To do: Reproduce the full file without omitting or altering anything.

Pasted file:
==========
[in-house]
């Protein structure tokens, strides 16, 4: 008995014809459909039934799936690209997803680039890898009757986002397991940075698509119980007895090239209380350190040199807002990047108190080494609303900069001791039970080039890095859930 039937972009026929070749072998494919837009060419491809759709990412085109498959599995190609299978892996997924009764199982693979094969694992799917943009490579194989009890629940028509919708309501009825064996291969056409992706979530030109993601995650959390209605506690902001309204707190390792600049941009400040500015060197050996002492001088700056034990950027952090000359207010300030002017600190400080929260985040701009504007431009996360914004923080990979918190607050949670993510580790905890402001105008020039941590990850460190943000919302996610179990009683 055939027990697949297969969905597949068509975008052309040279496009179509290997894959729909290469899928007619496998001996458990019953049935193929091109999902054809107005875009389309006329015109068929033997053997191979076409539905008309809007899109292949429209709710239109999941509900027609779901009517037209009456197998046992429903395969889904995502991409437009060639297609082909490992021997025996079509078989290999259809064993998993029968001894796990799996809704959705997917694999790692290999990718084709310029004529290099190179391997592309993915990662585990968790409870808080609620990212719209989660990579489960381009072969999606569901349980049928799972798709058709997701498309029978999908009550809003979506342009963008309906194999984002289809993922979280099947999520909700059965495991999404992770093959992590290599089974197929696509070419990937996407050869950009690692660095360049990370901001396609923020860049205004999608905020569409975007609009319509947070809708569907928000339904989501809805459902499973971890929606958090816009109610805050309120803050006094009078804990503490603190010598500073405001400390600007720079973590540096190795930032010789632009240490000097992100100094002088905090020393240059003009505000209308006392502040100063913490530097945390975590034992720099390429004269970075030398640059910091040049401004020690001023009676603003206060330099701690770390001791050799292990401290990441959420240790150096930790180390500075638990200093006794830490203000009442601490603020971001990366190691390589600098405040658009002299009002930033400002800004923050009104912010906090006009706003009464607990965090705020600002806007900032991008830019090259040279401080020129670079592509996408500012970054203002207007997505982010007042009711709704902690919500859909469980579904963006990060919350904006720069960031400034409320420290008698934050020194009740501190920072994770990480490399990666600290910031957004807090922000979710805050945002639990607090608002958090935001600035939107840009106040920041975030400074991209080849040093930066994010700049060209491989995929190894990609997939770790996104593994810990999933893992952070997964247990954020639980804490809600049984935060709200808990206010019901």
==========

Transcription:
[in-house]
């Protein structure tokens, strides 16, 4: 008995014809459909039934799936690209997803680039890898009757986002397991940075698509119980007895090239209380350190040199807002990047108190080494609303900069001791039970080039890095859930 039937972009026929070749072998494919837009060419491809759709990412085109498959599995190609299978892996997924009764199982693979094969694992799917943009490579194989009890629940028509919708309501009825064996291969056409992706979530030109993601995650959390209605506690902001309204707190390792600049941009400040500015060197050996002492001088700056034990950027952090000359207010300030002017600190400080929260985040701009504007431009996360914004923080990979918190607050949670993510580790905890402001105008020039941590990850460190943000919302996610179990009683 055939027990697949297969969905597949068509975008052309040279496009179509290997894959729909290469899928007619496998001996458990019953049935193929091109999902054809107005875009389309006329015109068929033997053997191979076409539905008309809007899109292949429209709710239109999941509900027609779901009517037209009456197998046992429903395969889904995502991409437009060639297609082909490992021997025996079509078989290999259809064993998993029968001894796990799996809704959705997917694999790692290999990718084709310029004529290099190179391997592309993915990662585990968790409870808080609620990212719209989660990579489960381009072969999606569901349980049928799972798709058709997701498309029978999908009550809003979506342009963008309906194999984002289809993922979280099947999520909700059965495991999404992770093959992590290599089974197929696509070419990937996407050869950009690692660095360049990370901001396609923020860049205004999608905020569409975007609009319509947070809708569907928000339904989501809805459902499973971890929606958090816009109610805050309120803050006094009078804990503490603190010598500073405001400390600007720079973590540096190795930032010789632009240490000097992100100094002088905090020393240059003009505000209308006392502040100063913490530097945390975590034992720099390429004269970075030398640059910091040049401004020690001023009676603003206060330099701690770390001791050799292990401290990441959420240790150096930790180390500075638990200093006794830490203000009442601490603020971001990366190691390589600098405040658009002299009002930033400002800004923050009104912010906090006009706003009464607990965090705020600002806007900032991008830019090259040279401080020129670079592509996408500012970054203002207007997505982010007042009711709704902690919500859909469980579904963006990060919350904006720069960031400034409320420290008698934050020194009740501190920072994770990480490399990666600290910031957004807090922000979710805050945002639990607090608002958090935001600035939107840009106040920041975030400074991209080849040093930066994010700049060209491989995929190894990609997939770790996104593994810990999933893992952070997964247990954020639980804490809600049984935060709200808990206010019901």